Tuesday, October 13, 2009
The "Body Count"
One thing that murder mysteries seem to have in common is….at least one murder. The whole point of a murder mystery is that there’s a death, the sleuth investigates the death, and the mystery surrounding that death is unraveled. The murder (or the discovery of the body) is a point of real suspense in most mystery novels, so mystery lovers are often very focused on that point in the novel. Because there’s so much suspense and interest in a story when the body’s discovered, it’s quite tempting to include several murders in the mystery. Multiple murders can add to the suspense and add substance to the story. Agatha Christie’s fictional detective, Ariadne Oliver, takes an interesting “author’s perspective” on this in Cards on the Table, when she’s talking to a fan about her writing:
I always think I've finished, and then when I count up I find I've only written thirty thousand words instead of sixty thousand, and so then I have to throw in another murder and get the heroine kidnapped again.
The question is, though: does a gripping mystery novel have to have a lot of murders? Is there such a thing as a suspenseful mystery novel with only one murder?
Sometimes, of course, the plot demands several murders. For instance, I’ve just read an interesting review of Rob Kitchin’s (his blog is here) debut novel, The Rule Book by Mack at Mack Captures Crime. I haven’t read The Rule Book, but its premise is that Detective Superintendent Colm McEvoy is on the trail of a serial killer. That sort of plot is only believable with more than one body. The same is true of many Robin Cook novels. In those novels, the sleuth practices in one or another field of medicine (for instance, his Jack Stapleton and Laurie Montgomery are medical examiners). The sleuth notices a series of unexplained deaths that put him or her on the trail of a killer. Medical thrillers like Cook’s are also only really authentic if there’s a “body count” rather than just one death. In the medical world, one needs a pattern to investigate.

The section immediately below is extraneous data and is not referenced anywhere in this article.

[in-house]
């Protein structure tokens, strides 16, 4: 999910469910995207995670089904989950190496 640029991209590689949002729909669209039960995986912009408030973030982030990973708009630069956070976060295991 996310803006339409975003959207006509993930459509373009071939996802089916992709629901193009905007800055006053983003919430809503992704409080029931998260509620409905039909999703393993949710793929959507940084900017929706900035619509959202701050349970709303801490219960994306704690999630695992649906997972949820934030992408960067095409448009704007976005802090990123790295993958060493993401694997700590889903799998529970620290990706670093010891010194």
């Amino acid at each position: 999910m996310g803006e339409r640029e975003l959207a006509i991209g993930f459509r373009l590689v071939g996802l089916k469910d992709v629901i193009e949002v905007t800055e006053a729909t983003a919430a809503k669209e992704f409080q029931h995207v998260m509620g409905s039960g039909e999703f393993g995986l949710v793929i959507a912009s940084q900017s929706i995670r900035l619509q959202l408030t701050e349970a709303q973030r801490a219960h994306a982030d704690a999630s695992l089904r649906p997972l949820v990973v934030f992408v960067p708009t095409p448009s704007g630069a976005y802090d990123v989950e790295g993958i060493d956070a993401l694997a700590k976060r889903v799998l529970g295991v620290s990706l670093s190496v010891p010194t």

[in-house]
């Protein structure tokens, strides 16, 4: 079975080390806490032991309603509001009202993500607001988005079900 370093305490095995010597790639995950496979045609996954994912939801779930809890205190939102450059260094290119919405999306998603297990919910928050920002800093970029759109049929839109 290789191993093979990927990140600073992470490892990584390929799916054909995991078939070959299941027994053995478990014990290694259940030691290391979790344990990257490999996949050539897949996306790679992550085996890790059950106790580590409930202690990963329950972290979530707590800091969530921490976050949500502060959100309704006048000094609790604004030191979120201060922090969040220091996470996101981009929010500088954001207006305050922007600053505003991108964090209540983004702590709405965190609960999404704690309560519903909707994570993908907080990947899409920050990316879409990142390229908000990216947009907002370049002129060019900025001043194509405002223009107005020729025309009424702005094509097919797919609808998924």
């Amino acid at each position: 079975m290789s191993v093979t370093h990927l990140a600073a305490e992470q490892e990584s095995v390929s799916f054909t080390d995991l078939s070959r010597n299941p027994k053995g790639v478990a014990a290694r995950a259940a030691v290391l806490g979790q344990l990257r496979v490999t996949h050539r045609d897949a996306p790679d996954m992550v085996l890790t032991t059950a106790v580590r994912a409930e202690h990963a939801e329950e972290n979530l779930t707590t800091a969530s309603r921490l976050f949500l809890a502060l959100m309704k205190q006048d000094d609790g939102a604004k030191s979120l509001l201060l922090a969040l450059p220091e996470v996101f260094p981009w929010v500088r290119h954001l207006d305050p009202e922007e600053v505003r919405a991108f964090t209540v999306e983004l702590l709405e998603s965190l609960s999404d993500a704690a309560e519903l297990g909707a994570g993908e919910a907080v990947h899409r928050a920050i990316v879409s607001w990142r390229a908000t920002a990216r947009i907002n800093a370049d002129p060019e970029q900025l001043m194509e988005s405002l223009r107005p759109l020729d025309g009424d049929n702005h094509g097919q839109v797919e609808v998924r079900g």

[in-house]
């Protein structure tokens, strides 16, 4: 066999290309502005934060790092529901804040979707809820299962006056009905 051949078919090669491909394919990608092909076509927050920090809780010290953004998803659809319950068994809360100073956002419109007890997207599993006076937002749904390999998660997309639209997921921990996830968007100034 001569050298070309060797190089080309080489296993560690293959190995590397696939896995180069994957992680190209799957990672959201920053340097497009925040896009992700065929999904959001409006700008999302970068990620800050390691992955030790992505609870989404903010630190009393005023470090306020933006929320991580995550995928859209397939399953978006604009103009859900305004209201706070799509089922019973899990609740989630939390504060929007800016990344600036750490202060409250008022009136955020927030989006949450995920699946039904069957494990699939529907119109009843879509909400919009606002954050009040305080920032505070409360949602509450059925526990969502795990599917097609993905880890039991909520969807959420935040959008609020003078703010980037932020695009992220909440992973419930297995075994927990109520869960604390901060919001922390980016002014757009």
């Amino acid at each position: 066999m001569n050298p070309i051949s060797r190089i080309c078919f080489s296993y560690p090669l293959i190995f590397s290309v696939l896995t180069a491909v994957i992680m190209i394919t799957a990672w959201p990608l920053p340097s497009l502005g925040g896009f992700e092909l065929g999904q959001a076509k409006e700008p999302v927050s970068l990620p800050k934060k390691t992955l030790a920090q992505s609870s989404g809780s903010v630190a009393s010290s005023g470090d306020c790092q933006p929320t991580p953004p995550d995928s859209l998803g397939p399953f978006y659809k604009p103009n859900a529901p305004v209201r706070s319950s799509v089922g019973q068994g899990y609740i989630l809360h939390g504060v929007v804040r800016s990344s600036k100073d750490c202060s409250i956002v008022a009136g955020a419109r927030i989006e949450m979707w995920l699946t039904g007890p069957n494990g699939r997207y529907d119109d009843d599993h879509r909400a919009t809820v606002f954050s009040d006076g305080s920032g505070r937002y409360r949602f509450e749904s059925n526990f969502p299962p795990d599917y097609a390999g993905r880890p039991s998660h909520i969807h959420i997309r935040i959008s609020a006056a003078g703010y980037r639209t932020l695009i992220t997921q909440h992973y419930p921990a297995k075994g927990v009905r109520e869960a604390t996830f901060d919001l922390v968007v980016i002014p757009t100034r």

Sometimes, it’s not only the kind of plot, but the kind of murderer that are most authentic when there are multiple murders. For instance, Kathleen O’Neal Gear and W. Michael Gear’s The Visitant features a plot and a murderer that are all the more believable because there are several murders to investigate. In that story, the first of their Anasazi series, forensic anthropologist Dr. Maureen Cole is called in to work with archeologist William “Dusty” Stewart to help determine the cause and manner of death of eight women and girls whose remains have been found at a new dig site. At the same time, but in the distant past, War Chief Browser, his deputy and best friend, Catkin, and Browser’s Uncle Stone Ghost investigate the same murders. Both investigations are a great deal more authentic (and chilling) because there are several murders. That’s made even clearer when we find out who the murderer is and, more particularly, why the murderer has killed. The story just wouldn’t be nearly as gripping as it is if there were only one body.